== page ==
- Cons: Poor ISO range, only 3fps continuous shooting, entry level kit lens lacks IS
With built-in Wi-Fi articulated screen and weather sealing, the Pentax K-S2 is a very good buy. In fact, in its class, the enthusiast-orientated K-S2 is absolutely superb. It fits well in the hand, produces excellent images and as it’s partnered with a compact retractable lens, it takes up even less room in your kit bag. This is definitely a package for the enthusiast and represents extremely good value for money.
- Price (At Time Of Writing): £578/$752
- Pros: Design, fold out screen, weather resistant, built-in Wi-Fi & NFC, value for money (plus others, see the review for more info)
- Cons: No top screen, lower frame rate than the K-3, plastic outer shell
Canon EOS 750D
This entry-level DSLR does have a newer competitor (800D) but as the price jump to the 800D is quite considerable, the 750D is still worth considering. The Canon EOS 750D sports a 24MP sensor, good noise performance, a vari-angle screen and Wi-Fi as well as NFC is built-in. Colour reproduction is good and the fact that the screen is touch responsive is a nice bonus.
- Price (At Time Of Writing): £553/$719
- Pros: 24MP sensor with low noise, 3inch vari-angle touch-screen, excellent colour reproduction (plus others, see the review for more info)
- Cons: Does not feature AF micro adjustment, lens aberration correction slows continuous shooting slightly
Sony Alpha SLT-A68
With the Sony Alpha SLT-A68, you get the same focusing system as found on the more expensive Alpha A77-II, but it does lack basics such as built-in Wi-Fi and a big screen. However, where the A68 scores well, is the inclusion of a top LCD screen and in-camera image stabilisation. It also has a good battery life, 79 AF points, with 15 cross-type sensors, and is sensitive down to -2 EV which makes the camera particularly good at focusing in low-light. There are many Sony mirrorless cameras that offer more but if you like the SLR design and are a Sony fan, the price could be attractive.
- Price (At Time Of Writing): £529/$688
- Pros: Top LCD screen, good battery life, built in image stabilisation sensor, 79 AF points with wide coverage (plus others, see the review for more info)
- Cons: Lacks Wi-Fi, 2.7inch screen, Sony 18-55mm SAM II isn’t the best lens
The Nikon D5500 is capable of taking some very detailed and sharp photos. It’s definitely a camera you can grow into and if you are prepared to invest in additional lenses, then you should be able to get the best out of the camera. The ergonomic body isn’t too big and the large 3.2-inch touchscreen will be a welcomed feature for those used to using screens to frame their shots. Built-in wi-fi is something we all appreciate and this, combined with excellent controls and handling make it very good entry-level DSLR. Through in the compact 18-55mm VR II kit lens into the mix and you’ve also got a very reasonably priced DSLR for someone just dipping their toe into the DSLR pond.
If you have a little more money to spend, you might want to consider the Nikon D5600 which is a mid-range consumer DSLR and the update for the D5500.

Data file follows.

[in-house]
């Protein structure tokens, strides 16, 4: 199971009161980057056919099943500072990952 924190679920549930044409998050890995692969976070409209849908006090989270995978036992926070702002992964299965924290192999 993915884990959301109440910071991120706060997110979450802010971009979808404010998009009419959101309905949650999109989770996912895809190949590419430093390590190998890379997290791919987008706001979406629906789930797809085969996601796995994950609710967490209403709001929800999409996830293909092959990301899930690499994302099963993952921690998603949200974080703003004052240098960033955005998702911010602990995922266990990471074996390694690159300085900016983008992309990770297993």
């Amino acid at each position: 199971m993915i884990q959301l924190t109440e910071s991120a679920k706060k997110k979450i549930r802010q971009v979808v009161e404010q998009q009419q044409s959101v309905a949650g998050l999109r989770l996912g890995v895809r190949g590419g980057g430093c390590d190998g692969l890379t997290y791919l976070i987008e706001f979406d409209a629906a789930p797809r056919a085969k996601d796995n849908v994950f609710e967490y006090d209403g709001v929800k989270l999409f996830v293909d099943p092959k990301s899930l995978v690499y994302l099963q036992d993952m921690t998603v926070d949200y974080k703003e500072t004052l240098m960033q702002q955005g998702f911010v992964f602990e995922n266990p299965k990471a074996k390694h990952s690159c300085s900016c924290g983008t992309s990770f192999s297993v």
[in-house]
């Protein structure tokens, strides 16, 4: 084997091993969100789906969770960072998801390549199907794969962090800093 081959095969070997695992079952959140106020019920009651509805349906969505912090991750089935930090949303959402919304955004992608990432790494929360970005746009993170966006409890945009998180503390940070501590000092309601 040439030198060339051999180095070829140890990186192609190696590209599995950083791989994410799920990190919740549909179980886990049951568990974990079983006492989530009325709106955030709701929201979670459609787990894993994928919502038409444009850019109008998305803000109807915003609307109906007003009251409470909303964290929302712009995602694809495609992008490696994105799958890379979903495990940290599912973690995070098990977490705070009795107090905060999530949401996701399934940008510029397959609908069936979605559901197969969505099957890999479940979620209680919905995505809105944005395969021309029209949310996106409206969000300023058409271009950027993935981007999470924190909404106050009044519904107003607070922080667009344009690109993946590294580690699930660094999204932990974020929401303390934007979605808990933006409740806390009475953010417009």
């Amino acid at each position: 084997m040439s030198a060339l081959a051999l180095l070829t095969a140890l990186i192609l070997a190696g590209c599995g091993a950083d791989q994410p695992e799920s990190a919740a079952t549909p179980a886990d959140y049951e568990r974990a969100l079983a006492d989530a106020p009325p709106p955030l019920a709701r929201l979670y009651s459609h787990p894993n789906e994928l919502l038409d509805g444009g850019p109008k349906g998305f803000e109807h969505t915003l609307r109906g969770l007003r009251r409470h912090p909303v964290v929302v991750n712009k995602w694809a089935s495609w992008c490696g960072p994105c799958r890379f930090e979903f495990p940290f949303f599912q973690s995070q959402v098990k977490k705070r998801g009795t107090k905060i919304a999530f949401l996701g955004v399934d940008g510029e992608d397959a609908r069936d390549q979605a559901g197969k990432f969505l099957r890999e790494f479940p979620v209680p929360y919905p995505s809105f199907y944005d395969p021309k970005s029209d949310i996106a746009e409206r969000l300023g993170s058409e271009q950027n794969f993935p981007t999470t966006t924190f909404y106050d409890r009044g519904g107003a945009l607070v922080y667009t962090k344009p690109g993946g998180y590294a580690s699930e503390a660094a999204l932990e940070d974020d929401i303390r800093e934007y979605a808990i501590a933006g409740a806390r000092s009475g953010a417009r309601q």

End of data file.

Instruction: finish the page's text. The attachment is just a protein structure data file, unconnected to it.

- Price (At Time Of Writing): £599.99/$780
- Pros: Built-in Wi-Fi, Large touchscreen, Easy to use, compact size, built-in assistance (plus others, see the review for more info)
- Cons: No automatic panoramic mode, Slow live-view focus speeds, No GPS, 4-way controller buttons can’t be customised
Other Beginner DSLR Options
If you have a little more money to spend then the newer Canon77D may be worth considering and there’s also the Pentax K-3 Mark II which might be a couple of years old but it’s got a lot to offer.
Canon EOS 77D
The Canon EOS 77D is Canon’s update to the 760D and offers an improved design, with better handling making the camera more comfortable to hold. Focus speeds are good in both live view and normal shooting. Continuous shooting has been improved, along with the ISO range available. The user interface has been updated, and the touch-screen makes changing settings a breeze.
If you’re an enthusiastic photographer and can see yourself wanting direct control over the shutter and aperture speeds in manual mode, then the 77D is going to be the camera you will want over the 800D.
- Price (At Time Of Writing): £829/$1078
- Pros: Excellent image quality and colour, improved handling, better battery life, improved continuous shooting (plus others, see the review for more info)
- Cons: Strong crop with electronic IS on video (also softer)
The Pentax K3-II is another rugged, weather resistant DSLRs that offer outstanding image quality. Featuring Pixel Shift Resolution, GPS, in-body shake reduction, RAW and many more features, the Pentax K 3 II is certainly not lacking in plus points. However, one glaring factor is the lack of Wi-Fi which is a shame as competitors do offer this as standard in cameras of a similar price point.
- Price (At Time Of Writing): £875.03/$1138
- Pros: 24MP sensor, built-in GPS, weather sealed construction, backwards lens compatibility (plus others, see the review for more info)
- Cons: No Wi-Fi, no built-in flash unit
If you’ve found your perfect camera, don’t forget you’ll need a memory card to go with it and you’ll also need a bag to carry it in